Summer is typically a slower more relaxed time for RE-create, Shalem’s drop in art studio for at-risk youth. However, this summer the studio was full of excitement and activity.
For the months of June and July we ran a research project in conjunction with the Resilience Research Centre, located at Dalhousie University. Our project was called “Spaces and Places” and looked at locations in the city of Hamilton where youth feel a sense of belonging and where they don’t feel they belong. The research involved the use of visual methods, including arming youth with cameras for a week to take pictures of the places they went, and following each participant around for 8-12 hours with a video camera, recording their travels through the city.
While doing this research we also applied for a grant from the Laidlaw Foundation, a local foundation that supports youth-led change in Ontario. We hoped this grant would support us in turning the momentum and energy we had generated around the “Spaces and Places” project into a year of art-making. We wanted to keep meeting with all the participants from our research throughout the year, talking about our findings and turning our data about the city into pieces of visual and audio art.
To our great delight, we received this grant, and will be starting our program, called “The Sights and Sounds of Where We Belong,” within the next month! We will be working with the youth towards hosting a large event next spring where we present the art that we have made around the theme of belonging in the city to policy makers, social service workers, and others. We want to share with those in the city who have the power to effect change when it comes to creating youth-friendly spaces in Hamilton.
The Laidlaw Foundation also gave us a small “pop-up” grant to run a fun summer event for youth who lack the funds to access traditional summer fun. One of our RE-create regulars suggested having a barbeque where we tie-dye T-shirts, so we made that happen! Over 25 youth attended our event, and dyed over 50 shirts. Youth feasted on hot dogs and snacks, and there were performances by a youth DJ and beat-boxer.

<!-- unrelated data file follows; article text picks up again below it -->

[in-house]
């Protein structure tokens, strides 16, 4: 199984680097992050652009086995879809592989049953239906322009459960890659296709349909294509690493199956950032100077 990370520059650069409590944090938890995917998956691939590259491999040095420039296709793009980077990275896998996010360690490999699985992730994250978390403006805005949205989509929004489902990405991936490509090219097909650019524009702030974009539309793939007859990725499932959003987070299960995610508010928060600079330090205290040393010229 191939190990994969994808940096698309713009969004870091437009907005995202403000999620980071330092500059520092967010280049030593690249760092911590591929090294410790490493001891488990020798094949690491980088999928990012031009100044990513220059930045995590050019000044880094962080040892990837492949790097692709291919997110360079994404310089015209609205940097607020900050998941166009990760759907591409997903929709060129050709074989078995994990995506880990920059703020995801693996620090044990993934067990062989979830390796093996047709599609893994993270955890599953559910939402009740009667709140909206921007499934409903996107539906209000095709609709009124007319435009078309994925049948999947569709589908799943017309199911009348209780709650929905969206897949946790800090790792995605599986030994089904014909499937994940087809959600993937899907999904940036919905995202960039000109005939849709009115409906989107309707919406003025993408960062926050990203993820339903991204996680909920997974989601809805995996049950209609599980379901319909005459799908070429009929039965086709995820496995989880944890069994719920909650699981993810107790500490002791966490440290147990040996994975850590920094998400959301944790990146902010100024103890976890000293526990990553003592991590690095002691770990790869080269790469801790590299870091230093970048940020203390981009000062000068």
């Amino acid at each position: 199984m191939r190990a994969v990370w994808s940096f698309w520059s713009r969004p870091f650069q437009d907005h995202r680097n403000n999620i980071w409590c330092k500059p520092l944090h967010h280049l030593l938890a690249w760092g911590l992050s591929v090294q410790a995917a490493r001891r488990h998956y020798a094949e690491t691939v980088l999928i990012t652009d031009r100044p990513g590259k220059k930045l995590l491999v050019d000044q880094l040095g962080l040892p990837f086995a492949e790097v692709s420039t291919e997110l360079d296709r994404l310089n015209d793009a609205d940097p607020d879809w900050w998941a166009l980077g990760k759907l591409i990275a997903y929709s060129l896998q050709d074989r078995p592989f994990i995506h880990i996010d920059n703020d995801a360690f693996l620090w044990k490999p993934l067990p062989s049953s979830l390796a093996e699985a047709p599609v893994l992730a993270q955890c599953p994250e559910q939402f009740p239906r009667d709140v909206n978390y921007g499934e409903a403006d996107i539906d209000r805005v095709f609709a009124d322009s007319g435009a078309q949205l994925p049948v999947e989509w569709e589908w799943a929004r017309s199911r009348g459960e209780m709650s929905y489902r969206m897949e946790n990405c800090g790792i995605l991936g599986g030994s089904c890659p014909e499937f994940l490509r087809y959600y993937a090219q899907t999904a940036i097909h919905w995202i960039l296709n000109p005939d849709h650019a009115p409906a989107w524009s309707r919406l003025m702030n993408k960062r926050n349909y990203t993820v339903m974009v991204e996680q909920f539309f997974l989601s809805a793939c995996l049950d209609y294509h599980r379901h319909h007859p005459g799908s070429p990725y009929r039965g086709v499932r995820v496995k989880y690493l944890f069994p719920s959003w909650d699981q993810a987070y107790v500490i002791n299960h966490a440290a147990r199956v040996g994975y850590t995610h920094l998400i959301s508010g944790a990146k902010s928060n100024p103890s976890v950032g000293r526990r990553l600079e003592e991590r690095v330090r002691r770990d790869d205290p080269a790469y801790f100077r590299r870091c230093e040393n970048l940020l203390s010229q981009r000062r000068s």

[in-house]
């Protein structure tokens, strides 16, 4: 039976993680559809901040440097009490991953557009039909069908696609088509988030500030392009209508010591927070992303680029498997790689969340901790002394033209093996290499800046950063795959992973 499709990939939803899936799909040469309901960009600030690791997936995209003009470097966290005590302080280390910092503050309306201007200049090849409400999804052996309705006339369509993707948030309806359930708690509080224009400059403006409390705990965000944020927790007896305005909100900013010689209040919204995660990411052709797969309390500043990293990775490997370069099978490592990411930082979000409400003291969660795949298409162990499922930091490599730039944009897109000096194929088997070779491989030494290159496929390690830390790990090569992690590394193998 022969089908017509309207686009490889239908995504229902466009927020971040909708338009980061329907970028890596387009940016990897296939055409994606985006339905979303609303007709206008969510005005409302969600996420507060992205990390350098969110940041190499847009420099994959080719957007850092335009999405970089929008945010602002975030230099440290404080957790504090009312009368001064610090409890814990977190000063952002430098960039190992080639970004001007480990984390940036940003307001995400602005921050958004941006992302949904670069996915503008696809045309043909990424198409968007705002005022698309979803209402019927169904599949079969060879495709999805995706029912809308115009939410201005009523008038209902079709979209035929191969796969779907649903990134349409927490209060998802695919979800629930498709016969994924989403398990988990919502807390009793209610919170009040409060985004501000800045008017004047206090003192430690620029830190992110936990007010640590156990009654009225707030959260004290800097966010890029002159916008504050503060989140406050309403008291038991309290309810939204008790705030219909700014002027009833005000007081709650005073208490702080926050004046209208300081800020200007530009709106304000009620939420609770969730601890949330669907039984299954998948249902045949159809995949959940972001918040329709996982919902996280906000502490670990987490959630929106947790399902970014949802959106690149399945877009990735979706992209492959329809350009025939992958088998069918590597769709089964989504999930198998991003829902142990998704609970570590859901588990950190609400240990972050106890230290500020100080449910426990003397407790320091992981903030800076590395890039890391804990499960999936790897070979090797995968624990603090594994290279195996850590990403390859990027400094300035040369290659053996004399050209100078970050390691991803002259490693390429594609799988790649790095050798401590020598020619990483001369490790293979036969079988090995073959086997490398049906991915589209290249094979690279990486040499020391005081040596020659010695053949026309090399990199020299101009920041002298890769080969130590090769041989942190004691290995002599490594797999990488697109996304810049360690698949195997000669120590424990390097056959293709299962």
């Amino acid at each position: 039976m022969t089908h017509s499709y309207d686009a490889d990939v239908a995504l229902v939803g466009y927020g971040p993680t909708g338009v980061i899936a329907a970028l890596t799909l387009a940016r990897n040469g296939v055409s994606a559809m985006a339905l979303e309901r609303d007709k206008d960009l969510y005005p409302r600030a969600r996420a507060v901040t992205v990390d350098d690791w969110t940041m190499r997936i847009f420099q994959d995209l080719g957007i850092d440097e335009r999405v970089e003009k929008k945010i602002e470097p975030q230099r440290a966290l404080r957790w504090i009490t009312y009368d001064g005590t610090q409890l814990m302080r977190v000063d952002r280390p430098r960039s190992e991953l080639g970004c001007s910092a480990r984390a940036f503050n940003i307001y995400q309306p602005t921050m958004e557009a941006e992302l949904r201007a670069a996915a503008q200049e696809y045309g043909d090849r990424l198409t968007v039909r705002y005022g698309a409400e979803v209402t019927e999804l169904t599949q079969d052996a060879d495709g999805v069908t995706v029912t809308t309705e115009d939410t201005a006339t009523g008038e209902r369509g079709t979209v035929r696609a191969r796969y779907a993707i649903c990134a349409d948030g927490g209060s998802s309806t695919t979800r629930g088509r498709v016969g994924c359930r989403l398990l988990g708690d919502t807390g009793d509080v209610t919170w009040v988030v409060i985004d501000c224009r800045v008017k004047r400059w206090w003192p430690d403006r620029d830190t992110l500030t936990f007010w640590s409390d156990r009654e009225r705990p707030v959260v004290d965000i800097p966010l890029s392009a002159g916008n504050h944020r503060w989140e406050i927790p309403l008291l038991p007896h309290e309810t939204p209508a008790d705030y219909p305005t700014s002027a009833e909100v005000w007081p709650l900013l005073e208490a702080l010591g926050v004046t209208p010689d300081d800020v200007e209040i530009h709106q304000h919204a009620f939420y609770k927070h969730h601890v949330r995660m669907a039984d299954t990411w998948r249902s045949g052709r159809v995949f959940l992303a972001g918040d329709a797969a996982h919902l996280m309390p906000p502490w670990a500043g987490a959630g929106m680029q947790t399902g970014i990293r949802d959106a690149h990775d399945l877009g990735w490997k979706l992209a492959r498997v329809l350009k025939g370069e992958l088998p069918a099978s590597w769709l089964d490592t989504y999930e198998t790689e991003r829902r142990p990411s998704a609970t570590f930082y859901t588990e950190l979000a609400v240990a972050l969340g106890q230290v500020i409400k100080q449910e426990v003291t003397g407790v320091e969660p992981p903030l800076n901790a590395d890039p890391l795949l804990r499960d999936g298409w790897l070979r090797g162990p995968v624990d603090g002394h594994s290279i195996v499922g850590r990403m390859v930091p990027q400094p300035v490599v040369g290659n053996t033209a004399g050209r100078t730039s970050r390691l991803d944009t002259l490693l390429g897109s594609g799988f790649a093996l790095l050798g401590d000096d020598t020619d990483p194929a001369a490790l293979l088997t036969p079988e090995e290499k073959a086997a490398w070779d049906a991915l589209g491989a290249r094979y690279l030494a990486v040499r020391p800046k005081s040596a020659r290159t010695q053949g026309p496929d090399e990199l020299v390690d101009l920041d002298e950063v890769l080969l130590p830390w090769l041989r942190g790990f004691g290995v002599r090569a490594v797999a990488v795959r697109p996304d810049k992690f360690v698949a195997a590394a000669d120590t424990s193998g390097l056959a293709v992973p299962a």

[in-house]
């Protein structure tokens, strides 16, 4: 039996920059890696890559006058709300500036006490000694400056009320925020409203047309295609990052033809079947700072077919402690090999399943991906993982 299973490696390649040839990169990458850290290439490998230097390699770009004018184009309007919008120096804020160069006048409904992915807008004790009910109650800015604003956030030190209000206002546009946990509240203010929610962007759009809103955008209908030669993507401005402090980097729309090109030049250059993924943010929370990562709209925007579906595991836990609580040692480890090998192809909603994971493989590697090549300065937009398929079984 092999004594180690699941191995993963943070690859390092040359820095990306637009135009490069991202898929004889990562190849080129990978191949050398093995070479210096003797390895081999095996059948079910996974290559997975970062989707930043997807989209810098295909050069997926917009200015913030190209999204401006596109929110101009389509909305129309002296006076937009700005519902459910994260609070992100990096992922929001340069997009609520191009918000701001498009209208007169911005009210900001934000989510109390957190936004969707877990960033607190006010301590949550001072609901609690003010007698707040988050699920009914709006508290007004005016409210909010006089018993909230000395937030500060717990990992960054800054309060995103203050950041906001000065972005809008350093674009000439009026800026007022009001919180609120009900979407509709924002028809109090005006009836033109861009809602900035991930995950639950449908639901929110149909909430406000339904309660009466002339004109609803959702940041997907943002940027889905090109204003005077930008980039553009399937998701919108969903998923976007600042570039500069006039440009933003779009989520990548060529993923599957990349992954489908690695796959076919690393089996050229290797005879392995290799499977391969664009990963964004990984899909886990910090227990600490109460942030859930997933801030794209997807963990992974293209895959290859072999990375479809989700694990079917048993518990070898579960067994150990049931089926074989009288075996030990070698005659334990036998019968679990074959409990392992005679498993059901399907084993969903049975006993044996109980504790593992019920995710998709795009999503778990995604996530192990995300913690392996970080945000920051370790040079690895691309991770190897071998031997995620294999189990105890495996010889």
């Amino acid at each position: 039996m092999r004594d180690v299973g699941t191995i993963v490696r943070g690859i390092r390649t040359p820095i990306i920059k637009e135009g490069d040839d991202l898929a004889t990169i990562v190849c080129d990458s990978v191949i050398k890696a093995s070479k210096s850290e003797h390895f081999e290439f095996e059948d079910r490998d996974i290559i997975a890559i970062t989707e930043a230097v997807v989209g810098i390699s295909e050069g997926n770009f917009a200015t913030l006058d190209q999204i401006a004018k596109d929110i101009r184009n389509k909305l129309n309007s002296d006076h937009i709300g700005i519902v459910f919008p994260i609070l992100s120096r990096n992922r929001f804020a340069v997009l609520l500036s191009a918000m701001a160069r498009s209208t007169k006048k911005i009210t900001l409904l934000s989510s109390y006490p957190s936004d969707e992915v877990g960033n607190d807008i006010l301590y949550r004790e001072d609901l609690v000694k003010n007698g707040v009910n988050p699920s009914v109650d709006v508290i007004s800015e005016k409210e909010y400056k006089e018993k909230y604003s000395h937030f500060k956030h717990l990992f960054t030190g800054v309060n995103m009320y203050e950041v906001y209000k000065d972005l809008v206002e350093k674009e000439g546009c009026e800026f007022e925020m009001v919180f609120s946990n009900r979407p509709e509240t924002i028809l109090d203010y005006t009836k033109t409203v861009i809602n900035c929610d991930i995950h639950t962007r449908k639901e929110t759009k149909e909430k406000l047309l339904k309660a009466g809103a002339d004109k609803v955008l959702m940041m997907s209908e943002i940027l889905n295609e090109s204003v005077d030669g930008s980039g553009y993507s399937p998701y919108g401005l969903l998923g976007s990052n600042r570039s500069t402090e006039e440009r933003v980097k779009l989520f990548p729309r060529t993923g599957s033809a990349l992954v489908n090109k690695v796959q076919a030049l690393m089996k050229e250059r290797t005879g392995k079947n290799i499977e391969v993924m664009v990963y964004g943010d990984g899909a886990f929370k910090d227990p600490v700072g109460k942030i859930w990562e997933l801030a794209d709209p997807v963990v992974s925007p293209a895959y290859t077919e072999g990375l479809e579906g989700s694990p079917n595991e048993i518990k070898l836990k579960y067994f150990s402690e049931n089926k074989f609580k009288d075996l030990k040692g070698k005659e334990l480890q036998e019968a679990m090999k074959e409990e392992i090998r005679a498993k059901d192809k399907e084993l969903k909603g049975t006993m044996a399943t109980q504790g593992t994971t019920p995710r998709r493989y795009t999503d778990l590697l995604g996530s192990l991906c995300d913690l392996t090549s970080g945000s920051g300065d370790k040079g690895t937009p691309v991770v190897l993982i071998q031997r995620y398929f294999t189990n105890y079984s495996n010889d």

Supercrawl is a large arts and music festival that happens once a year in Hamilton, a spin-off on the monthly art crawls that have played a part in revitalizing Hamilton’s downtown core. For the past two years we’ve engaged the public on the street throughout the festival, and this year was no exception. Our two fabulous interns from Redeemer University, Kristina Jidkova and Natalie Vanderveen, came up with a collaborative sculpture based on the theme “RE-create Your Hamilton.” They created the skyline of Hamilton out of chicken wire and then invited the public to write their dreams, hopes and prayers for Hamilton on strips of fabric. These strips were then woven into the skyline, turning barren chicken wire into a colorful tapestry. The project was a great success and produced many insights on how Hamiltonians see their city.
RE-create has partnered with Art Forms, the organization that we share space with, to put on a series of movie nights for the youth in the studio space. Over the next 4 months we’ll be watching and then discussing a variety of films on a range of artistic topics, from break-dancing to graffiti.
We also have a number of art exhibitions scheduled for the coming months, in a variety of locations throughout the city.
Every fall we look forward to partnering with Hamilton District Christian High to create an art exhibit that goes on show for the November Art Crawl. This year again, the youth at RE-create worked collaboratively with HDCH to come up with a theme to work on, and then together made artwork that hangs in the final exhibit. Throughout the project, HDCH students came down to visit RE-create, and RE-create youth went up to HDCH to work in the art room at the school. For this project we also had many students from Notre Dame House School, an alternative high school participate in the project. For the last few years that we have done this project the final exhibit has been excellent, and the projects inspired cross-cultural friendships and connections.
The artwork produced during RE-create’s open studio times will be on display at The Freeway Coffeehouse, the Hamilton Public Library’s art gallery, and at 541 Eatery and Exchange in the next year. The youth will be working hard towards these deadlines and stretching their creative muscle to make it all happen! Make sure to keep checking our Facebook page or follow us on Twitter for announcements about upcoming exhibitions.